Given many directories/sub-directories containing many different file types (csv, txt, jpg, etc.), what command will search each directory recursively and copy files out into a new top-level directory named after each extension.

Is there a way to accomplish this with a one-liner?

  • 1
    The command you need called find. You can construct it as one-liner – Alex Jan 16 '17 at 8:04
  • Why would it have to be on one line? – Seth Jan 16 '17 at 9:21
  • I'd imagine that they want a command to run via SSH or something where a script won't necessarily exist on the destination system. – stuts Jan 16 '17 at 9:23


The following command will list all files in the current directory (.) and move them into directories named after their extensions in ./OUTPUT:

for file in $(find . -type f) ; do EXTENSION=$(echo "$file" |sed 's/.*\.//g') ; rsync -av $file ./OUTPUT/$EXTENSION/ ; done

Before running the above command, you will need to:

  • Create the directory OUTPUT in the current directory (mkdir OUTPUT)
  • Ensure that there are no files with matching names in any of the subdirectories


Firstly, the loop assigns the variable file with a file from the output of find . -type f. Example output of the find command is below:


The variable EXTENSION is created and its value is the file variable with everything up to the last full-stop stripped out. So ./a/myfile1.zip would become zip.

The file is then synced (with verbosity, v) to a directory within OUTPUT named after the file extension.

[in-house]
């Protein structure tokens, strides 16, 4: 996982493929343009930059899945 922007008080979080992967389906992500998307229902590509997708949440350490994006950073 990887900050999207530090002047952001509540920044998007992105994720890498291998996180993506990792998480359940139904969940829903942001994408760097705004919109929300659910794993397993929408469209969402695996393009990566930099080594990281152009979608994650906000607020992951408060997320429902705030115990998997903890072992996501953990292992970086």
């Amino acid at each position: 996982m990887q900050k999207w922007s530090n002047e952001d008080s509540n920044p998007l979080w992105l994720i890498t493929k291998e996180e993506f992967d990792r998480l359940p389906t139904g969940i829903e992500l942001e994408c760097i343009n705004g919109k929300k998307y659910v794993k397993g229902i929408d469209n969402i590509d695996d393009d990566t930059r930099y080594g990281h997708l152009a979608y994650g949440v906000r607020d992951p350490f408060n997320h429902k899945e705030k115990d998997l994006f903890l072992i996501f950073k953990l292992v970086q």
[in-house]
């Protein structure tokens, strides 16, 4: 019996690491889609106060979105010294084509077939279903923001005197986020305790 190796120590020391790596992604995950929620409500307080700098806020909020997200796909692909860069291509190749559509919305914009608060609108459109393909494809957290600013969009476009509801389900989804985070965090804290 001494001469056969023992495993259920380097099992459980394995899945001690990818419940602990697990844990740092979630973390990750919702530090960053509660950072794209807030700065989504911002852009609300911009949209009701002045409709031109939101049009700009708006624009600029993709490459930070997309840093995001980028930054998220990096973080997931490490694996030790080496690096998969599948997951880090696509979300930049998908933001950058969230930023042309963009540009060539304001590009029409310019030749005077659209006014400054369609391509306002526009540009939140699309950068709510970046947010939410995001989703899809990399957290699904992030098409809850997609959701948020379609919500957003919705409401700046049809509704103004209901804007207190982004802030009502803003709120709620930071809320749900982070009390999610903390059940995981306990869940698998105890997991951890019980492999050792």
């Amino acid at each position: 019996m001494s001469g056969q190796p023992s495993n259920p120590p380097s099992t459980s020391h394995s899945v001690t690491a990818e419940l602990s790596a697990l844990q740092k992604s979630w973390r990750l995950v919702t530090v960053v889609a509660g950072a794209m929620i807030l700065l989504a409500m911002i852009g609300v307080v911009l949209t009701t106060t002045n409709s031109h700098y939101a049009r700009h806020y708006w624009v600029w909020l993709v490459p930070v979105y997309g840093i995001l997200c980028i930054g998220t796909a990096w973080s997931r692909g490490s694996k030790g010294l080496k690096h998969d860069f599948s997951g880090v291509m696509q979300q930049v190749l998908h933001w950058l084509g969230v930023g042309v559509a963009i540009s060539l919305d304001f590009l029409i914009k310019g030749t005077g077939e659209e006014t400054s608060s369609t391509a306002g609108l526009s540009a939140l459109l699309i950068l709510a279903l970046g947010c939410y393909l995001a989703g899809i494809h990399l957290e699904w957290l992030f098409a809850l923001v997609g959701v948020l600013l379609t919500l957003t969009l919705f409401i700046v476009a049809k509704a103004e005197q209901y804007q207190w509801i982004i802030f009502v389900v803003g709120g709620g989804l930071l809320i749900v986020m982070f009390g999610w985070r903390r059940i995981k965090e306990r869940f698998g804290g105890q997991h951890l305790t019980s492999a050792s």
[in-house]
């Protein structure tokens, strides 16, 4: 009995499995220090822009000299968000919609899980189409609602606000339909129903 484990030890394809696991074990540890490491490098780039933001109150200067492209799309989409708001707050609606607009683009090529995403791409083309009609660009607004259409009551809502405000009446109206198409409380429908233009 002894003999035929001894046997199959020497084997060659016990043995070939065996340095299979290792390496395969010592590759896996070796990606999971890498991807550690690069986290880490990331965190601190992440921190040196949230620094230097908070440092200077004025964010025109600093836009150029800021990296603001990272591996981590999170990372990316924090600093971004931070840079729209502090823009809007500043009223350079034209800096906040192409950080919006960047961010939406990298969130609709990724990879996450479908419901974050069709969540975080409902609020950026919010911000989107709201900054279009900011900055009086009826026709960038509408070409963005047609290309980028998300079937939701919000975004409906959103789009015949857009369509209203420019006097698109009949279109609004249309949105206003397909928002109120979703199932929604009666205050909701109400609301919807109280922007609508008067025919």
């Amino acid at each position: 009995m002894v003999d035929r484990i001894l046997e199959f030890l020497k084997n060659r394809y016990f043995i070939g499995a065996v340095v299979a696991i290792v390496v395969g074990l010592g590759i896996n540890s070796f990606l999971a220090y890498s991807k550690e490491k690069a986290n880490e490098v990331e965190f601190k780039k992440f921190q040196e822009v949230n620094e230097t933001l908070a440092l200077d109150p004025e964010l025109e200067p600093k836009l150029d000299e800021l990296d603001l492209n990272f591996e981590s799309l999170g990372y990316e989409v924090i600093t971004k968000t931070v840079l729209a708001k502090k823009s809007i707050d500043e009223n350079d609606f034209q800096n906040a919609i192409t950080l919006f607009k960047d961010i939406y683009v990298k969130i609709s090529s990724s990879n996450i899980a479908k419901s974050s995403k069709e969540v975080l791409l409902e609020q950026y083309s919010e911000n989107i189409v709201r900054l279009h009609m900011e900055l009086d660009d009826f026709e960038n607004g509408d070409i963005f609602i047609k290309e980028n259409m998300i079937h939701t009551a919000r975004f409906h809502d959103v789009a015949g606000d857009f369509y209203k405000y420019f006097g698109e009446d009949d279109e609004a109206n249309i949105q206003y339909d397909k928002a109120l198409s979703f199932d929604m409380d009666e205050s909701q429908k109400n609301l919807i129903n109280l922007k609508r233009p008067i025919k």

An example of my file tree after running this command on some test:


This can be done very simply with find, as correctly suggested by Alex: assuming the directory to scan for files is /path1/to/some/dir, and you want the files moved to /path2/to/other/dir/txt and so on,

find /path1/some/dir -type f -exec bash -c 'MYDIR=/path2/to/other/dir${0##*.}; [ -d $MYDIR ] && mv $0 $MYDIR  || mv $0 /path3/to/miscellanea' {} \; 

This command first finds all files (-type f) contained within the directory /path1/to/some/dir and all of its subdirectories, then passes the name of each such file ({}) to a small bash two-liner, which first extracts the extension from the file name (referred to as $0 inside bash) and assigns it to the local shell variable MYDIR, then tests for the existence of a suitable directory (if there is no such directory, then maybe we made a mistake), and if the directory exists (&& ...) it moves the file in the appropriate directory, otherwise (||...) it places the file in a default place, /path3/to/miscellanea.

The above assumes you already have created the necessary directories, /path2/to/other/dir/txt and so on. If instead you want to create them on the go, you will have to modify the above as:

find /path1/some/dir -type f -exec bash -c 'MYDIR=/path2/to/other/dir/${0##*.}; mkdir -p $MYDIR && mv $0 $MYDIR' {} \; 

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